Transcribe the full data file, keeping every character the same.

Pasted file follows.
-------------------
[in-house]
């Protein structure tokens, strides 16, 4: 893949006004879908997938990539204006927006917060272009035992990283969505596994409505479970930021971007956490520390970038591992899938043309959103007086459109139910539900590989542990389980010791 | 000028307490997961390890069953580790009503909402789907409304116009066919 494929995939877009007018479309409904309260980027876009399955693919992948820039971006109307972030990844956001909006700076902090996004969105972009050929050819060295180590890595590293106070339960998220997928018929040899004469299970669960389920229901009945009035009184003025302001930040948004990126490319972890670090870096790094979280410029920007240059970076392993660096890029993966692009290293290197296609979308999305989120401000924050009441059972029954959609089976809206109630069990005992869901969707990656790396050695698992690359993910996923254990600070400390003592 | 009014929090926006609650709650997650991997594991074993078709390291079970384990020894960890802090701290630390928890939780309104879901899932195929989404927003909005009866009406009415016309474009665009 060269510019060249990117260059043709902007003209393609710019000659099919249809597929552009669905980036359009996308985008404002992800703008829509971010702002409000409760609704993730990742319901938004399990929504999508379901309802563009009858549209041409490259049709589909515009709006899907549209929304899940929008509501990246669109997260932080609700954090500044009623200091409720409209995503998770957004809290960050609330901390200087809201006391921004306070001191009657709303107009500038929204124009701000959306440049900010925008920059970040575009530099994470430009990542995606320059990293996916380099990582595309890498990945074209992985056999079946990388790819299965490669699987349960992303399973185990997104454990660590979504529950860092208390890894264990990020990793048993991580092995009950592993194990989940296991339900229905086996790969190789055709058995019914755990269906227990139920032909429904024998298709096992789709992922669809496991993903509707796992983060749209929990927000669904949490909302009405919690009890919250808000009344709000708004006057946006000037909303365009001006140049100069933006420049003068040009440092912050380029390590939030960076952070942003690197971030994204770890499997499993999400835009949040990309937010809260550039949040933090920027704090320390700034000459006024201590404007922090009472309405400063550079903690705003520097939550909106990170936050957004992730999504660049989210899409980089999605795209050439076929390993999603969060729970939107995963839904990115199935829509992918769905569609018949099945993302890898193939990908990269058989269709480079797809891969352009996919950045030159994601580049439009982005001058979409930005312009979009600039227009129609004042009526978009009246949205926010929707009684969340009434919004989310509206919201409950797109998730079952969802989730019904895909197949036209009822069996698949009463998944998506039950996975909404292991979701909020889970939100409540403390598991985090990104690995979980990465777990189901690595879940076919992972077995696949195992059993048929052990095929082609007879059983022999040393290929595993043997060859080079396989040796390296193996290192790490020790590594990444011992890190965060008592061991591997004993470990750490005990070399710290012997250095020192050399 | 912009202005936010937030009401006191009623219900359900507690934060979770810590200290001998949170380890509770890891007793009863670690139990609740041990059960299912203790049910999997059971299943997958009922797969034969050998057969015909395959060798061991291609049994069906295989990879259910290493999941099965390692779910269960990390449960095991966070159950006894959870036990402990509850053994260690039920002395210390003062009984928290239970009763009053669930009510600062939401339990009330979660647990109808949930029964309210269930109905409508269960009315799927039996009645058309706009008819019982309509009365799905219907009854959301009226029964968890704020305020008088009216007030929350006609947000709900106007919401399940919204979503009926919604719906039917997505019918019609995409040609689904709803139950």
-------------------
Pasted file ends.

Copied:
[in-house]
């Protein structure tokens, strides 16, 4: 893949006004879908997938990539204006927006917060272009035992990283969505596994409505479970930021971007956490520390970038591992899938043309959103007086459109139910539900590989542990389980010791 | 000028307490997961390890069953580790009503909402789907409304116009066919 494929995939877009007018479309409904309260980027876009399955693919992948820039971006109307972030990844956001909006700076902090996004969105972009050929050819060295180590890595590293106070339960998220997928018929040899004469299970669960389920229901009945009035009184003025302001930040948004990126490319972890670090870096790094979280410029920007240059970076392993660096890029993966692009290293290197296609979308999305989120401000924050009441059972029954959609089976809206109630069990005992869901969707990656790396050695698992690359993910996923254990600070400390003592 | 009014929090926006609650709650997650991997594991074993078709390291079970384990020894960890802090701290630390928890939780309104879901899932195929989404927003909005009866009406009415016309474009665009 060269510019060249990117260059043709902007003209393609710019000659099919249809597929552009669905980036359009996308985008404002992800703008829509971010702002409000409760609704993730990742319901938004399990929504999508379901309802563009009858549209041409490259049709589909515009709006899907549209929304899940929008509501990246669109997260932080609700954090500044009623200091409720409209995503998770957004809290960050609330901390200087809201006391921004306070001191009657709303107009500038929204124009701000959306440049900010925008920059970040575009530099994470430009990542995606320059990293996916380099990582595309890498990945074209992985056999079946990388790819299965490669699987349960992303399973185990997104454990660590979504529950860092208390890894264990990020990793048993991580092995009950592993194990989940296991339900229905086996790969190789055709058995019914755990269906227990139920032909429904024998298709096992789709992922669809496991993903509707796992983060749209929990927000669904949490909302009405919690009890919250808000009344709000708004006057946006000037909303365009001006140049100069933006420049003068040009440092912050380029390590939030960076952070942003690197971030994204770890499997499993999400835009949040990309937010809260550039949040933090920027704090320390700034000459006024201590404007922090009472309405400063550079903690705003520097939550909106990170936050957004992730999504660049989210899409980089999605795209050439076929390993999603969060729970939107995963839904990115199935829509992918769905569609018949099945993302890898193939990908990269058989269709480079797809891969352009996919950045030159994601580049439009982005001058979409930005312009979009600039227009129609004042009526978009009246949205926010929707009684969340009434919004989310509206919201409950797109998730079952969802989730019904895909197949036209009822069996698949009463998944998506039950996975909404292991979701909020889970939100409540403390598991985090990104690995979980990465777990189901690595879940076919992972077995696949195992059993048929052990095929082609007879059983022999040393290929595993043997060859080079396989040796390296193996290192790490020790590594990444011992890190965060008592061991591997004993470990750490005990070399710290012997250095020192050399 | 912009202005936010937030009401006191009623219900359900507690934060979770810590200290001998949170380890509770890891007793009863670690139990609740041990059960299912203790049910999997059971299943997958009922797969034969050998057969015909395959060798061991291609049994069906295989990879259910290493999941099965390692779910269960990390449960095991966070159950006894959870036990402990509850053994260690039920002395210390003062009984928290239970009763009053669930009510600062939401339990009330979660647990109808949930029964309210269930109905409508269960009315799927039996009645058309706009008819019982309509009365799905219907009854959301009226029964968890704020305020008088009216007030929350006609947000709900106007919401399940919204979503009926919604719906039917997505019918019609995409040609689904709803139950």